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My domain is: samuelfalchick.com
I ran this command: Various similar commands that produce the correct files (4 files, all .pem)
It produced this output:
My web server is (include version): macOS Server 5.6.1
The operating system my web server runs on is (include version): macOS High Sierra 10.13.6
My hosting provider, if applicable, is:
I can login to a root shell on my machine (yes or no, or I don't know): Yes, via Remote Desktop (Full Desktop Privileges)
I'm using a control panel to manage my site (no, or provide the name and version of the control panel): Remote Desktop
The version of my client is (e.g. output of
certbot --version or
certbot-auto --version if you're using Certbot): 2.3.0
The issue I am experiencing is attempting to import these files into macOS Server. The app doesn't seem to recognize that these files are an SSL certificate, and therefore I am unable to add it to the app's Certificates panel.
I took a look at this post which had the same issue, but when I tried the solution I got the same error mentioned in this user's post:
It's not clear to me what solution you tried, especially since the solution in the other post was not presented in a completely comprehensive manner; plus, your own post appears unfinished.
The solution was to add the string "--key-type rsa" so that the generation command reads:
certbot -v certonly --key-type rsa --preferred-challenges=http --manual --config-dir ~/lets-encrypt --work-dir ~/lets-encrypt --logs-dir ~/lets-encrypt
Also, remove all the earlier non-working certificates and their aliases from the lets-encrypt tree before doing this, so you don't grab the old versions by mistake and think you failed.
I want to make sure that's what you did, before proceeding.
I did generate it using that command (with the additional "--key-type rsa") and it generated identical looking files, the only difference being the number iteration. Apparently, 5 is the limit, so I am unable to generate any more certificates right now with the same credentials.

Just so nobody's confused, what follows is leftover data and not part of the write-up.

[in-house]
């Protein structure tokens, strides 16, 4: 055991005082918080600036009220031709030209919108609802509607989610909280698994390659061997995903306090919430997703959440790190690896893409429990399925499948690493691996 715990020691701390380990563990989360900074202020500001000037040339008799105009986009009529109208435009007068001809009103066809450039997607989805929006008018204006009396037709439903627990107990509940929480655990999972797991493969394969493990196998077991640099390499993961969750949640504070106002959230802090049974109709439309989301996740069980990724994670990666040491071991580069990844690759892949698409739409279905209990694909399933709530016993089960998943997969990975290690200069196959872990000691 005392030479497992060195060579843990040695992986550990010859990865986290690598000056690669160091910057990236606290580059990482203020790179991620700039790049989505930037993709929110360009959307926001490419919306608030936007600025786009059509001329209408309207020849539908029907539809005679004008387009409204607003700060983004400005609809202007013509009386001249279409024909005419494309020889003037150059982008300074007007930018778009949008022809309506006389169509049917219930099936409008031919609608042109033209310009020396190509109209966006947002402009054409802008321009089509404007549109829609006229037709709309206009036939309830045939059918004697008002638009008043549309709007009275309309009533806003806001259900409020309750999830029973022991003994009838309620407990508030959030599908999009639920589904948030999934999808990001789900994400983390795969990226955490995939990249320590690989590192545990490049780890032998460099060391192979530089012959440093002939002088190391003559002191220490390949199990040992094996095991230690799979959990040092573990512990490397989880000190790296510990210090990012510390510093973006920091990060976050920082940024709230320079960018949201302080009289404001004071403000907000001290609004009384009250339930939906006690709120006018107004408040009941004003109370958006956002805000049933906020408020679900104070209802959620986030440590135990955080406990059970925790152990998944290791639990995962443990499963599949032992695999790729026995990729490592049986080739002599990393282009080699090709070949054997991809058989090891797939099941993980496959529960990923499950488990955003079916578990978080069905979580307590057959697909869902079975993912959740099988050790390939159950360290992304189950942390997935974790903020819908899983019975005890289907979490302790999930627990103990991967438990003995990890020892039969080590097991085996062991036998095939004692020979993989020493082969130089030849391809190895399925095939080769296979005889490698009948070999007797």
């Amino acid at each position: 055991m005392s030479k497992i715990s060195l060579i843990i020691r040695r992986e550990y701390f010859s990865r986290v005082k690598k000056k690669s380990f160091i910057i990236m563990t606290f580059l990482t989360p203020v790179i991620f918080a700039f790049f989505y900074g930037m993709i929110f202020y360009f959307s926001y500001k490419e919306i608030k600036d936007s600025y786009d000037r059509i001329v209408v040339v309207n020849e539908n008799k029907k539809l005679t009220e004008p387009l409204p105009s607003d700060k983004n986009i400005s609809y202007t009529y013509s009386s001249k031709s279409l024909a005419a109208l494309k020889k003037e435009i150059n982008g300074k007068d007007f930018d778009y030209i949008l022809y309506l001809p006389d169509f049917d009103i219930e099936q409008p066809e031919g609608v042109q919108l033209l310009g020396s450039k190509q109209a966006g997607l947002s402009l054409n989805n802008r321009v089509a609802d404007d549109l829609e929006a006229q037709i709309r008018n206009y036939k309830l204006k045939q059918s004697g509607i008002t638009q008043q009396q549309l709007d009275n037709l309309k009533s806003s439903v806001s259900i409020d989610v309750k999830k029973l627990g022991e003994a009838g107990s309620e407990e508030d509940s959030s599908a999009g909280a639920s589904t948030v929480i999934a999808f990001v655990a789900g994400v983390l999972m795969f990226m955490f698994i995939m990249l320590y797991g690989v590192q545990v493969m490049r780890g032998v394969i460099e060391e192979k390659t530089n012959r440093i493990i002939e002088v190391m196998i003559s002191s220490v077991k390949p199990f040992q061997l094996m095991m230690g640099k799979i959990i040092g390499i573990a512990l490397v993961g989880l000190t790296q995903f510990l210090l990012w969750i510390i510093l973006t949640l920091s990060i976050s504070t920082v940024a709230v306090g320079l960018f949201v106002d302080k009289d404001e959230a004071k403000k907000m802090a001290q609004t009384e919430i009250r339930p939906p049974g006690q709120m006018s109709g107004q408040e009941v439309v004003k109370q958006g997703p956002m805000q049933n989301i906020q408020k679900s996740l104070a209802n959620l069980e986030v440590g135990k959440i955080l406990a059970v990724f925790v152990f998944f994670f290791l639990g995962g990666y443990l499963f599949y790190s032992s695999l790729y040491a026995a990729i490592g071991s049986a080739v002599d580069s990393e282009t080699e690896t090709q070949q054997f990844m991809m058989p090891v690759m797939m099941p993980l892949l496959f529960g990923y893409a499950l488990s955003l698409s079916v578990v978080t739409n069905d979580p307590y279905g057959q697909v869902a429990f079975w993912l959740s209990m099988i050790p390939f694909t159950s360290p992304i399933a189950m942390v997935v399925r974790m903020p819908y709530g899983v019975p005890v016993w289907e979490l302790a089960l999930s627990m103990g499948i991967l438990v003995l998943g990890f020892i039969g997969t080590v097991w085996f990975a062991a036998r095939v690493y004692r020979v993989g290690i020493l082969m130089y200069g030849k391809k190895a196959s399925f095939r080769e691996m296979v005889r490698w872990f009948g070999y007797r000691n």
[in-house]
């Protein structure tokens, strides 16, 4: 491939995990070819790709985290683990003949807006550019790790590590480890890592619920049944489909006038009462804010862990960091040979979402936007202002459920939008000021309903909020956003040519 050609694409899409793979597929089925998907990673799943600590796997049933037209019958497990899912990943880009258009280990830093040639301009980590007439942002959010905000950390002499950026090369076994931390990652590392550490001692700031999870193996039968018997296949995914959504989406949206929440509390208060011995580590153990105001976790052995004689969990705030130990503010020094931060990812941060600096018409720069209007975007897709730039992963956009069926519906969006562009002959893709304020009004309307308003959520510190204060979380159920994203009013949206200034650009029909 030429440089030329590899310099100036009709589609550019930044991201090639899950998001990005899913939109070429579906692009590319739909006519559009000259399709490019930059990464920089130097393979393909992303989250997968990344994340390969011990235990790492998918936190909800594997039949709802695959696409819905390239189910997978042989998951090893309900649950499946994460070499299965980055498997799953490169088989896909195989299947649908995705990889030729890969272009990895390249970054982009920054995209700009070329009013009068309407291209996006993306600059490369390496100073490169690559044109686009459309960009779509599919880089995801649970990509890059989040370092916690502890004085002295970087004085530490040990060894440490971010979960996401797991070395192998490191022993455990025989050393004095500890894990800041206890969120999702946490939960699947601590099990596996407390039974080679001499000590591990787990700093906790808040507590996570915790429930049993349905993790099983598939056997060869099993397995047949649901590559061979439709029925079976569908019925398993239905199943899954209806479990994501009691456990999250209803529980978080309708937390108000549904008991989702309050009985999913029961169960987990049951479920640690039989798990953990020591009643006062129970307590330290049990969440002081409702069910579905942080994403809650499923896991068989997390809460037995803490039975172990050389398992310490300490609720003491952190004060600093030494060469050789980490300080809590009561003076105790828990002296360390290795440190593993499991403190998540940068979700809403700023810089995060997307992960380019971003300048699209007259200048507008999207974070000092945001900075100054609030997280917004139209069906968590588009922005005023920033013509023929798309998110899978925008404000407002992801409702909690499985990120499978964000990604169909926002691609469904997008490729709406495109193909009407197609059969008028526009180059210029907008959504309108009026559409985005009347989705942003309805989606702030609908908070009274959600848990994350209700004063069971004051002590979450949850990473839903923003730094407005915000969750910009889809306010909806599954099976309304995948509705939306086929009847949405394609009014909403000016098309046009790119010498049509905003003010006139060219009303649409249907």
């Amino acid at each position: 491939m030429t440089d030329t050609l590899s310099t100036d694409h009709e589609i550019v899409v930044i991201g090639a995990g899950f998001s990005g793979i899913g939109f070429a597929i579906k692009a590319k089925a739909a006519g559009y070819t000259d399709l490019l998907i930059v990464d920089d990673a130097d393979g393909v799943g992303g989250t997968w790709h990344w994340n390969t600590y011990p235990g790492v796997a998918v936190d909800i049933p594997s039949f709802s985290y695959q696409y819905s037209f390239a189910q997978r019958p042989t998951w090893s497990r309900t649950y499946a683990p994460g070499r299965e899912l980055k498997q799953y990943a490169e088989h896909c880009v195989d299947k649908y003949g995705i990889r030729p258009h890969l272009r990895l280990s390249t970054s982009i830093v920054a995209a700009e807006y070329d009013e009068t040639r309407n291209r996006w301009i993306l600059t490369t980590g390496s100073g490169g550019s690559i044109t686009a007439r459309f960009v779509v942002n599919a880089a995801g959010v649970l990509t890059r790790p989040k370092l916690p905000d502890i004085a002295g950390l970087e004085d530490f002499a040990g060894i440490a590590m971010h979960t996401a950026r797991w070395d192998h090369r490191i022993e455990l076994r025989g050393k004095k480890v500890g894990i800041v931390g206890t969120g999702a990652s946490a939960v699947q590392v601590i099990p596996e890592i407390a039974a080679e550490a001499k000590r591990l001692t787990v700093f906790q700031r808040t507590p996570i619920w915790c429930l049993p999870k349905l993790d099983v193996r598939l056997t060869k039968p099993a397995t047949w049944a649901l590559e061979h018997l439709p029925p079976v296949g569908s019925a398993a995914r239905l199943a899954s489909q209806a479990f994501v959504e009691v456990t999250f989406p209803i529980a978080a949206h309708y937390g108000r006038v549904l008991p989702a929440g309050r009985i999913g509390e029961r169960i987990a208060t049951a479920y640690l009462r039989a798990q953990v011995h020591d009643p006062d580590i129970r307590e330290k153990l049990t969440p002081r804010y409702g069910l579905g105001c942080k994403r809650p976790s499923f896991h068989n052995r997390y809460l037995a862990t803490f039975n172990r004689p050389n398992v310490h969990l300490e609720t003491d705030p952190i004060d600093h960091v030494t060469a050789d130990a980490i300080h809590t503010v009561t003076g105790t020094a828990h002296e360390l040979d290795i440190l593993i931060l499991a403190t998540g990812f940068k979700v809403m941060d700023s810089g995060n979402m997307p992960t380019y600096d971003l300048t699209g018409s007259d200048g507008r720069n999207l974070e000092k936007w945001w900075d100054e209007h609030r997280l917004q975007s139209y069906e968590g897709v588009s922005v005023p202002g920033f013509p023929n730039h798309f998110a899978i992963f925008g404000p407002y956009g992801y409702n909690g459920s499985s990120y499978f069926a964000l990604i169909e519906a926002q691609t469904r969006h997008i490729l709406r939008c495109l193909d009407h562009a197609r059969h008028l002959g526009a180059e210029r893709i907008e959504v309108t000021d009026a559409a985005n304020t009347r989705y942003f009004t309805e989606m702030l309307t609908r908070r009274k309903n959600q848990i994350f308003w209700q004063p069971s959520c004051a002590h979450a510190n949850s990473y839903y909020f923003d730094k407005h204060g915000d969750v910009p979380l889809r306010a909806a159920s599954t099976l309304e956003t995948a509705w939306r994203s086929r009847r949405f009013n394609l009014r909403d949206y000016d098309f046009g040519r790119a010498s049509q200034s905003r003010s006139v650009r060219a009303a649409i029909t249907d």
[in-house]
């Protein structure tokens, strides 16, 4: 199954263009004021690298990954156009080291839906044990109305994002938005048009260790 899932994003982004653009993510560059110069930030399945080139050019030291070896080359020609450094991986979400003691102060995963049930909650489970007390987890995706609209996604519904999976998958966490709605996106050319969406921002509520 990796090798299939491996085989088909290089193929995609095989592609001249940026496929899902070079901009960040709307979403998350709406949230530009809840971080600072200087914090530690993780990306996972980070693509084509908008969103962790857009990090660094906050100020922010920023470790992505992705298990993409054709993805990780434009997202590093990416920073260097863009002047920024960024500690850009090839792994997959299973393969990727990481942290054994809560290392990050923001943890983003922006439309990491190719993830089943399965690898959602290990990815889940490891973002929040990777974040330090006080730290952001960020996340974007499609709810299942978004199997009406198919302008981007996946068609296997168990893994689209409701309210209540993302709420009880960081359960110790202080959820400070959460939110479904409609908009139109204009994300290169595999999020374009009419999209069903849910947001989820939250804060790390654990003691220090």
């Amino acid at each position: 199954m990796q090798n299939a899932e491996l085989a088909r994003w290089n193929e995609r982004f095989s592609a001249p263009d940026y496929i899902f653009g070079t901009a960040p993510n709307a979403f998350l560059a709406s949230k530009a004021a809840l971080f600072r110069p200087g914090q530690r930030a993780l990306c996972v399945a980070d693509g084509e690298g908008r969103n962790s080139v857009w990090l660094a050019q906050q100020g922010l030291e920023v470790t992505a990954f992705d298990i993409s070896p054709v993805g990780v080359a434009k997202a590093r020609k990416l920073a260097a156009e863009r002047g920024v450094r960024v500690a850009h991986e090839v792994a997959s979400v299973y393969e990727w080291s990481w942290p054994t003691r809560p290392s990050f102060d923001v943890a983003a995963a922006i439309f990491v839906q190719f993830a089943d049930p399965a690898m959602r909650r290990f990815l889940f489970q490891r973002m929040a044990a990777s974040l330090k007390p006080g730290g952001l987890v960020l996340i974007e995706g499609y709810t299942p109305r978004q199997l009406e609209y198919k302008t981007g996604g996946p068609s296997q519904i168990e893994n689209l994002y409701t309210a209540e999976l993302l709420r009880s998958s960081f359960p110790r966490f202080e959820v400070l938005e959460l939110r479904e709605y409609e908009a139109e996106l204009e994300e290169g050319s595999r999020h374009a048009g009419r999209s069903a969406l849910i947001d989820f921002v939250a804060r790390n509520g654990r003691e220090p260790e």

TL;DR Yes, that is what I did.
Testing and debugging are best done using the Staging Environment as the Rate Limits are much higher.
And to assist with debugging there is a great place to start is Let's Debug.
The size should have been different between rsa and ecdsa privkey. That said, I see from the crt.sh logs that your 5th cert was rsa and the prior 4 were ecdsa (link here)
I don't know anything about your app so can't help but thought it worth to clarify this much.
This issue is with deploying the certificates, not making them. MacOS Server isn't great, but I don't really know of anything newer that's as easy to use on macOS. If you have any app recommendations I'd love to try something better (and less ancient).
One thing I will add, and I don't know how relevant it is to your configuration... In High Sierra, Mac OS Server began shedding a good portion of its functionality, and by Mojave it was basically a useless app. My server machine is running Server 5.2 on Sierra, which had the fullest complement of services (to my knowledge) before they started dropping off. This may be relevant to your problem, in that you may be trying to do something a later version just doesn't do.
The details are here.
It might also help to know exactly what features of Server you are trying to use. Some of them got absorbed into the main OS, while some of them (like Calendar) just evaporated. Unlike me (who uses it for Calendar) you may not even need to use Server.
I pretty much only use macOS Server to host my website, and also for DNS, but I don't care about the DNS stuff. I'm running a pretty old version that does have a lot of the features built in, including certificate management and web hosting. There is just something wrong with importing the .pem files into keychain and/or macOS Server. I don't understand why it won't work, and I can't seem to find much about it online.
I found a solution to the certificate problem! macOS Server only accepts some weird type of file rather than the standard ones, and I found an article that explained it.
Here's the command line commands to convert to the correct file type:
sudo openssl pkcs12 -export -inkey /etc/letsencrypt/live/your_domain_name.tld/privkey.pem -in /etc/letsencrypt/live/your_domain_name.tld/cert.pem -certfile /etc/letsencrypt/live/your_domain_name.tld/fullchain.pem -out /etc/letsencrypt/live/your_domain_name.tld/letsencrypt_sslcert.p12 -passout pass:"admin_password"
PKCS12 (aka .P12 or .PFX) are pretty common certificate related file types. Specifically, it's a container format that can hold multiple certs and private keys sort of like zip but for certs.
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